Spraying of the fish-killing pesticide rotenone in New Brunswick's Miramichi watershed has been delayed for the second day in a row now, according to conservation officers close to Miramichi Lake.
Grandmothers and mothers with the Wolastoqey First Nations began paddling on the lake on Monday, and say they intend to stay there until proper consultation happens.
The chemical can't be applied when people are on the water.
"We have a right to be consulted in our own land," said Andrea Polchies of Woodstock First Nation, who came out to the lake with her canoe at midnight Monday, the night before the spraying was scheduled to start.
The Atlantic Salmon Federation and the North Shore Micmac District Council have been pushing for the project to protect native salmon for several years now and originally hoped it would go ahead last summer.
The women on the lake did not want to be called protesters and described themselves instead as protectors.
"We're protecting the land, the water, the birds, everything," said Polchies, who emphasized she is not being hostile but doing what she needs to do to defend the habitat.
Atlantic Salmon Federation members have volunteered to do the rotenone spraying.
"We remain committed to carrying out this necessary and time-sensitive conservation project," Neville Crabbe of the federation said in a statement to CBC on behalf of the Working Group on Smallmouth Bass Eradication on the Miramichi..
The federation says smallmouth bass threaten salmon and trout by taking over their food and habitat.
The spraying was scheduled to happen over two days this month in Miramichi Lake, Lake Brook, and 17.2 kilometres of the Southwest Miramichi River, and will kill the vast majority of fish in the waters being treated.
Lake Brook and the Southwest Miramichi River will then receive a one-day treatment in September.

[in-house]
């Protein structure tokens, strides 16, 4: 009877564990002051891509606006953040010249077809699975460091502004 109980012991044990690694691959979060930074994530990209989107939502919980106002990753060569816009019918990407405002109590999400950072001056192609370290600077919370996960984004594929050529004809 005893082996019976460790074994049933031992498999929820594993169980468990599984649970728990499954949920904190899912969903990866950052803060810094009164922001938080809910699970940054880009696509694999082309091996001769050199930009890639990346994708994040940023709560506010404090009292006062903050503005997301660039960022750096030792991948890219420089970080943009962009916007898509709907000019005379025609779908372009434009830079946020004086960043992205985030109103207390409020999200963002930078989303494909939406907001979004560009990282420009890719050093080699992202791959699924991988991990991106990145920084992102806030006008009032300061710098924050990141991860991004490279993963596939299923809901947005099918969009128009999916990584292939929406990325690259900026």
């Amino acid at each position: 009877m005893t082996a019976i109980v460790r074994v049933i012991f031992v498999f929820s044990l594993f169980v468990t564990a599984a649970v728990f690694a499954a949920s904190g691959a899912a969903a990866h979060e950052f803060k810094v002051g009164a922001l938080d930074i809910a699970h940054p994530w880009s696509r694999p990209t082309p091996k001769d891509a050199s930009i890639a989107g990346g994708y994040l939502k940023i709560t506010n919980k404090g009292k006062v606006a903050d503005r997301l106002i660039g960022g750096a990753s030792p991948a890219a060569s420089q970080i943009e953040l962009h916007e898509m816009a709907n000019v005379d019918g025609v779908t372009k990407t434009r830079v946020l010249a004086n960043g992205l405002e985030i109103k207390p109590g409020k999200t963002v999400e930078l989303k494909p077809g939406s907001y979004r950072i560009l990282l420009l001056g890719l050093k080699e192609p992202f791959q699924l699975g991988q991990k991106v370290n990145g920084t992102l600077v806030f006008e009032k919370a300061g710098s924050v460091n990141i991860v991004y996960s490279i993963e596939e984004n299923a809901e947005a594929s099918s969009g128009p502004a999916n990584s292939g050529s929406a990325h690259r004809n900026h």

The North Shore Micmac District Council, which provides a variety of infrastructure, economic development and other services to several Mi'kmaw communities, has been a strong supporter of the rotenone project in the past.
But chiefs representing Wolastoqey First Nations asked that some conditions be met before proposing the project to their communities for approval, and these conditions were not met, said Charles Bryant, a lawyer representing the mothers and grandmothers from Woodstock, St. Mary's and Tobique First Nations.
"They're not saying it's an unconditional no, that this project cannot proceed," he said Tuesday. "The Wolastoqey mothers and grandmothers are respectful of the process and the decisions of their communities, but this has not gone to their communities yet. The consultation is not complete."
The Department of Fisheries and Oceans granted permission for the project in late April.
"They have a duty to consult our people and they have not done that," said Brandy Stanovich, the president of the Indigenous Women of the Wabanaki Territories. I know they didn't consult me as president, so how can I talk to my members about that?
"They may have gotten consent from other First Nations but not the Wolastoqey mothers and grandmothers."
According to the label for the product being used, Noxfish Fish Toxicant II, the pesticide cannot be applied while people are boating or swimming in the area. Those applying the product are required to wear chemical-resistant protective equipment while carrying out spraying, according to label put out by Canada's Pest Management Regulatory Agency
New Brunswick's Environment Department would not comment on the situation or say who has the authorization to decide when the pesticide can be applied.